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Hellenistic Democracies: Freedom, Independence and Political Procedure in Some East Greek City-States
Uppsala University, Humanistisk-samhällsvetenskapliga vetenskapsområdet, Faculty of Arts, Department of Archaeology and Ancient History, Classical archaeology and ancient history.
2005 (English)Doctoral thesis, monograph (Other academic)
Abstract [en]

Freedom from external control is one prerequisite for democracy. In the hellenistic period the Greek city-states are thought to have lost their independence due to the establishment of the hellenistic hegemonies, and thereby also lost their possibilities of democratic government and of pursuing a foreign policy of their own. This study shows that interstate relations among many of the Greek cities of coastal Asia Minor were active. Measures were taken to solve interstate conflicts and to strengthen ties of friendship among cities, but the cities did not refrain from claiming their rights vis-à-vis each other and even waging war; this would not have been possible during severe control. In the power struggle between the changing hegemons, the individual poleis had possibilities to manoeuvre fairly independently.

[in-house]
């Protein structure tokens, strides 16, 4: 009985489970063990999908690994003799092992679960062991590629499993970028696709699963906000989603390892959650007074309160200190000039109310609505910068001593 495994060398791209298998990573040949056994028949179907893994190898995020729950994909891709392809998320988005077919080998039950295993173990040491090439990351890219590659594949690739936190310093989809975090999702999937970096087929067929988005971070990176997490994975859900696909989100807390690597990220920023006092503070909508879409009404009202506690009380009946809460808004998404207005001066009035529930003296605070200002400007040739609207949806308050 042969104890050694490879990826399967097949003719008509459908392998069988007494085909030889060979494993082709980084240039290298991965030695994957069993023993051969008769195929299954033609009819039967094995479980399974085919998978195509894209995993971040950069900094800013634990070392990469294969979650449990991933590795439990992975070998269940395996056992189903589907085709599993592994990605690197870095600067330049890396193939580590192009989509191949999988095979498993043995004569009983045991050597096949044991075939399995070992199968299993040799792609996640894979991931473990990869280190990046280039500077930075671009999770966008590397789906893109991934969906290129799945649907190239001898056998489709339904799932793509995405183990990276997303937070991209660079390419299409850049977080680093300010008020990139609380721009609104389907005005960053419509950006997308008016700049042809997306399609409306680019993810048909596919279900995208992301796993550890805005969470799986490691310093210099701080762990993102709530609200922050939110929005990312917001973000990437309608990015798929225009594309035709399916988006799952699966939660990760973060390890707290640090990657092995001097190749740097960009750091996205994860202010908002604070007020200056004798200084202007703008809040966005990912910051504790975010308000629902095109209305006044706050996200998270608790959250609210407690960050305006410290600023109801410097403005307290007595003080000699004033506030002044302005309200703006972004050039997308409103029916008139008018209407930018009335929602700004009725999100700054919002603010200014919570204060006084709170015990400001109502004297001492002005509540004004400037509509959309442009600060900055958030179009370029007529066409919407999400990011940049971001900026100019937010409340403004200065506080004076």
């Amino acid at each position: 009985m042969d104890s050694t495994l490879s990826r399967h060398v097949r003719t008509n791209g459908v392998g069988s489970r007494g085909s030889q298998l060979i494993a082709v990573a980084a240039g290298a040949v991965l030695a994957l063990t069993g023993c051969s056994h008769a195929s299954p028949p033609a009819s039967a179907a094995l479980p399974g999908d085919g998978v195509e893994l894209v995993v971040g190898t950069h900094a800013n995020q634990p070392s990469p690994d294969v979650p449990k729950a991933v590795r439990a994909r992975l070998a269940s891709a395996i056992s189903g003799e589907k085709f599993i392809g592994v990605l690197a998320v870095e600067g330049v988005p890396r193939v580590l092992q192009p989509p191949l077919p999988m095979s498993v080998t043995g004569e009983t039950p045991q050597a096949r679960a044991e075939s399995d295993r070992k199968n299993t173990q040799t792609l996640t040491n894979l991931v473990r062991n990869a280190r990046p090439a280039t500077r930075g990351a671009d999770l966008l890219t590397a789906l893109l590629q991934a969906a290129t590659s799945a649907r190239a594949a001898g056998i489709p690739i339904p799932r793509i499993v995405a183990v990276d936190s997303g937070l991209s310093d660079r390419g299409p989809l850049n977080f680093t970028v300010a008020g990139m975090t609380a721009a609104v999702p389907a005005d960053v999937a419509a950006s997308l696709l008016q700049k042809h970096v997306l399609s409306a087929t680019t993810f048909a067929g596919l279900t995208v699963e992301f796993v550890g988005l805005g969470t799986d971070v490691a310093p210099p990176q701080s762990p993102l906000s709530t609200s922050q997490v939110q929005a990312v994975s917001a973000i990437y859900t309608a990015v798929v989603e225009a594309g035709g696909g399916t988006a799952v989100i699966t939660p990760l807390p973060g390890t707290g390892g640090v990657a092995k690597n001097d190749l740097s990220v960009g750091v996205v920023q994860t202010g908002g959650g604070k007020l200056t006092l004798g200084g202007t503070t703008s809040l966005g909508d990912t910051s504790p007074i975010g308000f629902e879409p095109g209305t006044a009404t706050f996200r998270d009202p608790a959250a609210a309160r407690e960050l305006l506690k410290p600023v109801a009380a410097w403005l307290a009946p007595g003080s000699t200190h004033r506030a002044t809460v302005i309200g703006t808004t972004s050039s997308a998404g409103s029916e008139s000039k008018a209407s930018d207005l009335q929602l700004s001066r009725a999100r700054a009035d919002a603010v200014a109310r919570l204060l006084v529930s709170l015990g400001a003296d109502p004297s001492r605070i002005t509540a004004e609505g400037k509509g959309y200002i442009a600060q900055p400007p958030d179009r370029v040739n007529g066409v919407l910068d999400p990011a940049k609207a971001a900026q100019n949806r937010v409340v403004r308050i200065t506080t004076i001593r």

By systematizing and analyzing the frequency and contents of hellenistic decrees enacted by the council and demos of four East Greek city-states, the study shows that the latter were democratically ruled, and the issues decided on foremost concerned foreign relations. The empirical investigation concludes with an application of the criteria for democracy set up by Aristotle and the political scientist Robert Dahl, and all four city-states are shown to comply with most of the criteria. However, in the second half of the second century polis decrees gradually decrease, to cease altogether towards the end of the first century BC, and foreign matters also disappear from the agenda. A possible reason is the growing power of Rome and the establishment of the Roman province of Asia in 129 BC. Under a sole hegemon the poleis no longer had possibilities to set their own agenda.

Place, publisher, year, edition, pages
Uppsala: Institutionen för arkeologi och antik historia , 2005. , 439 p.
Keyword [en]
Classical archaeology and ancient history, democracy, demokratia, demos, exclusiveness, independence, autonomia, hegemonic power, hellenism, city-states, poleis, desicion-making process, foreign policy, decrees, epigraphy, Iasos, Kalymna, Kos, Miletos
Keyword [sv]
Antikens kultur och samhällsliv
National Category
Classical Archaeology and Ancient History
Research subject
Classical Archaeology and Ancient History
URN: urn:nbn:se:uu:diva-5820OAI: oai:DiVA.org:uu-5820DiVA: diva2:166521
Public defence
2005-05-20, Geijersalen, Hus 6, Engelska Parken, Humanistiskt centrum, Uppsala, 13:00
Available from: 2005-04-29 Created: 2005-04-29Bibliographically approved

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